Like butterflies, the names of the children filled the air.
It wasn’t just their names, though. It was their drawings, their music, even their dreams.
One said she would eat nothing but white bread when she went home, another would drink hot chocolate in the winter, another would play ball in the courtyard and still another would go to the park and feed the pigeons at night. All when they went home.
Of course, they never went home. These were the Jewish children of Theresienstadt, and instead of home, they went to their deaths at Auschwitz.
But their names, poems, pictures and songs survive. They filled the stage of the Bomhard Theater Tuesday – like butterflies – spoken and displayed by 12 children of The J’s CenterStage/Acting Out program.
These kids performed I Never Saw Another Butterfly, a theatrical project based on the book by the same title, and the theme for this year’s Yom HaShoah commemoration.
“These depictions allow us to see through the eyes of the children what life was like [at Theresienstadt],” said CenterStage Director John Leffert, who has staged the production in schools around Louisville and in far-flung parts of Kentucky such as Flat Gap.
Wherever it’s performed, he said, children have been touched by it, contributing to the Butterfly Project, by coloring paper butterflies – as many as 4,000 to date –which are being hung in the hallway of The J.
This is how the children of Theresienstadt continue to fly.
I Never Saw Another Butterfly, is a collection of children’s drawings and poems from the notorious camp.
“Children were neither just the mute and traumatized witnesses to this war, nor merely its innocent victims,” wrote Nicholas Stargardt, an Oxford University history professor who has studied World War II through the eyes of children.
“The war invaded their imaginations and the war raged inside them.”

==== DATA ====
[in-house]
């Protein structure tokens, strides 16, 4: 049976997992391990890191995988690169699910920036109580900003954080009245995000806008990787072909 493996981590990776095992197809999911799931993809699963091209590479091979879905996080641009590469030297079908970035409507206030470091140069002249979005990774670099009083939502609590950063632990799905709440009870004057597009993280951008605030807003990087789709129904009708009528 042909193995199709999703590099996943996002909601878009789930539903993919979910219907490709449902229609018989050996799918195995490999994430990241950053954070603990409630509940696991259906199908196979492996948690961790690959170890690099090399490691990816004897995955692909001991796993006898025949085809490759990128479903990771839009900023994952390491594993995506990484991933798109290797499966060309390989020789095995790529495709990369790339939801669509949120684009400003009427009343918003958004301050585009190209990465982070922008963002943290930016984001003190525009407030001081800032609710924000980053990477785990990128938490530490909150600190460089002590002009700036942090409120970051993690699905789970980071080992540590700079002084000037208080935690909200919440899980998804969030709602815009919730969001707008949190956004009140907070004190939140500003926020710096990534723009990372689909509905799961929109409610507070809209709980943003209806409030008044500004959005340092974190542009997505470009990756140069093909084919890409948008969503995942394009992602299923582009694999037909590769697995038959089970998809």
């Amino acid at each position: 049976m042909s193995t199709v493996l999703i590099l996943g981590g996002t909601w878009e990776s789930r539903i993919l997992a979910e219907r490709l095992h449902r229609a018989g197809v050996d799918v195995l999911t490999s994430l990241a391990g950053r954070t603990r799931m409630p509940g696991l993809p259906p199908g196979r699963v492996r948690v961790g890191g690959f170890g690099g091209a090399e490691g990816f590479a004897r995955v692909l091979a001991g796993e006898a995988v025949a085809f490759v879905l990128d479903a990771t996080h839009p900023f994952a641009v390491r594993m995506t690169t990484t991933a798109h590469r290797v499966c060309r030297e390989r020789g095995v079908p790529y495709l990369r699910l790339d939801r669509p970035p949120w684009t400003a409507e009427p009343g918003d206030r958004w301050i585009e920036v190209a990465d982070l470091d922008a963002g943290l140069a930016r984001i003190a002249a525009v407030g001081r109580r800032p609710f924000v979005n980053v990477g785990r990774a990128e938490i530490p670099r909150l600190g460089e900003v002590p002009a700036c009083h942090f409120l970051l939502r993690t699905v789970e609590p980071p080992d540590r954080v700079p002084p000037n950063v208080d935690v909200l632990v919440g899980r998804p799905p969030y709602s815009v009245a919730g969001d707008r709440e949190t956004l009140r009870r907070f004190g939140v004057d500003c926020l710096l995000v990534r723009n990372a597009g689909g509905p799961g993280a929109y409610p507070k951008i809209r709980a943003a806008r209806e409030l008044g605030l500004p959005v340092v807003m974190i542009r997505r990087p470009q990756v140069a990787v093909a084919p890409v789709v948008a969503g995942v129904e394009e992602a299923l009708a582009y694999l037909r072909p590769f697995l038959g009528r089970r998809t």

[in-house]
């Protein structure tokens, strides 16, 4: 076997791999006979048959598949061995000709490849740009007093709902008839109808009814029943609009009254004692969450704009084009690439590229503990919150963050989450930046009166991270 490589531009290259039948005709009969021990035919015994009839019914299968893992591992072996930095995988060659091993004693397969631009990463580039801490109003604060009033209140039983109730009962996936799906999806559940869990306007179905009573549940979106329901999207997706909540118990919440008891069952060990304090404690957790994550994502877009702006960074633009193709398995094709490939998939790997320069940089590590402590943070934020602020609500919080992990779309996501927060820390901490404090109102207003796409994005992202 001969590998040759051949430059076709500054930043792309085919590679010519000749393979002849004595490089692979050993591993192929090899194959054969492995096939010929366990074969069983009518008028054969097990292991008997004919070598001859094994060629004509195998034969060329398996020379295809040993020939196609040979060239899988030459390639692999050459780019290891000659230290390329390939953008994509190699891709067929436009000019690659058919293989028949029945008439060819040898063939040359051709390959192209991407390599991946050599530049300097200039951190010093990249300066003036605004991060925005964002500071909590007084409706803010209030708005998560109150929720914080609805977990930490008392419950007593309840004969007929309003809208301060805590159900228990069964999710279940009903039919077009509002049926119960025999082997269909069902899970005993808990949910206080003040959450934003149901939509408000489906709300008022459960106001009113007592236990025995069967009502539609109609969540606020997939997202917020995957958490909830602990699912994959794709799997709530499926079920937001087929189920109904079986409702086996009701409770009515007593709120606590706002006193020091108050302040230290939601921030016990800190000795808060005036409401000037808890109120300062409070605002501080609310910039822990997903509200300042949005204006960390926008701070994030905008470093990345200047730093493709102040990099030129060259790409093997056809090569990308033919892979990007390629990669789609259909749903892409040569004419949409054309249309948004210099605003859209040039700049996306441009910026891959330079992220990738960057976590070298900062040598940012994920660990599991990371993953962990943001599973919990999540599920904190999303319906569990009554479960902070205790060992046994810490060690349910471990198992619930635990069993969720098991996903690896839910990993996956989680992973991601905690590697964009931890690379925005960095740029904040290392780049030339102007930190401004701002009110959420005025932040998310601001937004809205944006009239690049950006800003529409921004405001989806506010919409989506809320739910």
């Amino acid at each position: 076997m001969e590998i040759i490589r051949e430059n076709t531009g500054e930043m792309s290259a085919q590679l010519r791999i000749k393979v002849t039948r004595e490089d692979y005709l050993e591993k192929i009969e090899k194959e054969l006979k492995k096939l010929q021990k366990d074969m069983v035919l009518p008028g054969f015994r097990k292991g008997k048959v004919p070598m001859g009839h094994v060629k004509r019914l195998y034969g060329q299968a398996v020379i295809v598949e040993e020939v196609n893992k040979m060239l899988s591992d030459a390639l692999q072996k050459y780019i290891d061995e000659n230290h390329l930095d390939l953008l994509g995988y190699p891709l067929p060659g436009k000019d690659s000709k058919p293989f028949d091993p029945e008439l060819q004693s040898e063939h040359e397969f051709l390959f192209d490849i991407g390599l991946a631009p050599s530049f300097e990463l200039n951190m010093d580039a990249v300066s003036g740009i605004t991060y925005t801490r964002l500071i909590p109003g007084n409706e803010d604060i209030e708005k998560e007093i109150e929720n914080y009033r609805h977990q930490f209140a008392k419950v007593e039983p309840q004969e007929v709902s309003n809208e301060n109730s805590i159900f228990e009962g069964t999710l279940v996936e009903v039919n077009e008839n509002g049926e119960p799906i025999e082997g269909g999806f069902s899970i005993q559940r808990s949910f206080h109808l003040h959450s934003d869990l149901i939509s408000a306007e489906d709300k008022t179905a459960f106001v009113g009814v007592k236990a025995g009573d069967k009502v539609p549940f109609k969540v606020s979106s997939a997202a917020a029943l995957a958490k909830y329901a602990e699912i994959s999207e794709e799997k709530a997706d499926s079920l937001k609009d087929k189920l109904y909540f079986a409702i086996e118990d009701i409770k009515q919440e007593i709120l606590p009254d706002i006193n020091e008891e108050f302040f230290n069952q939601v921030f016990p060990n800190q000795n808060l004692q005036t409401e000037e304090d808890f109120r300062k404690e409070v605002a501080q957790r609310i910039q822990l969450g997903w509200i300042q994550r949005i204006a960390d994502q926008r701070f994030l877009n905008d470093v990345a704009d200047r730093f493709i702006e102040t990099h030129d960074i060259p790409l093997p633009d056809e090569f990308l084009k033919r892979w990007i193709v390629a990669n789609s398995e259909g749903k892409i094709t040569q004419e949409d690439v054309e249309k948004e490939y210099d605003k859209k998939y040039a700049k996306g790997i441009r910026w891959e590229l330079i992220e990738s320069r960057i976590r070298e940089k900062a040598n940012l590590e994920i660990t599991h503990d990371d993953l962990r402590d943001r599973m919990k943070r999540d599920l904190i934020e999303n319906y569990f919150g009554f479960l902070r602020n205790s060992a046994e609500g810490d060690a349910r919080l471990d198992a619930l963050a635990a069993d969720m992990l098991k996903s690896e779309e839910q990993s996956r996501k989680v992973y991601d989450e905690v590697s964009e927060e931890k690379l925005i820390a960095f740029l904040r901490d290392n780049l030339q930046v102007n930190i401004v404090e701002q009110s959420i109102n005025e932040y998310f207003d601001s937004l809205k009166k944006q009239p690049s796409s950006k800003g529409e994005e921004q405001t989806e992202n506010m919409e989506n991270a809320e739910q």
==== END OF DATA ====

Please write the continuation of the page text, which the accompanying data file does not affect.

More than 12,000 children under the age of 15 passed through Theresienstadt between 1942 and 1944 on their way to Auschwitz. Most would not survive.
The title of the book is based on The Butterfly, a poem by Pavel Friedman, a Czech Jew who was deported to Theresinstadt in 1942. During Tuesday’s performance, the children took turns reading lines from Pavel’s poem.
The commemoration wasn’t all about the children, though.
Eleven candles were lit at the outset to remember the mothers and fathers who died in the Shoah, political activists,
rabbis, teachers, homosexuals, Roma, the mentally ill, those who resisted Nazi aggression, those who sacrificed their own lives so others might live.
This year’s candlelighters were Dan Penner, Madelyn Gus, Dan Streit, Janet Jacubowicz, Fred Gross, John Rothschild Thelma and Shari Marx and Shannon Kederis. Students from Fred Whittaker’s class at St. Francis of Assisi School in the Highlands also took part in the candlelighting.
The program opened with a scratchy recording of Es Brent (It’s Burning), a song based on a 1938 Yiddish poem by Mordechai Gebirtig about a pogrom in a Polish shtetl. The song, which became an anthem to Jews living through the horrors, was sung on the recording, in Yiddish, by a survivor named Guta Frank. Cantor Sharon Hordes sang it live in English.
“Guta and her family ran from ghetto to ghetto for four years, trying to keep ahead of the Nazis,” explained Rabbi Beth Jacowitz Chottiner. “Eventually, she and her sister – the only surviving members of her family¬ were imprisoned in a forced labor camp.”
Cantor David Lipp led El Malei Rachamim (God full of compassion) the prayer for the departed.
And Holocaust survivor Fred Gross led the Mourners Kaddish, but with a twist. After he spoke each line of the prayer, the assembled responded with the name of a place where victims of genocide were murdered. They started with “Auschwitz … Dachau … Warsaw” and ended with “Bosnia … Rwanda … Darfur.”
Approximately 300 people attended this year’s Yom HaShoah dedication, said event coordinator Matt Goldberg.
In closing the program, and reflecting on the Kaddish, Rabbi Joe Rooks Rapport wondered aloud, with six million Jews murdered in the Holocaust and millions more in other genocides, “is this truly a time for us to say, Amen?”
“The text is simply the words, and the names, too,” he concluded, “but it is the speaking of them which leads to memory, and in that we may yet find peace.”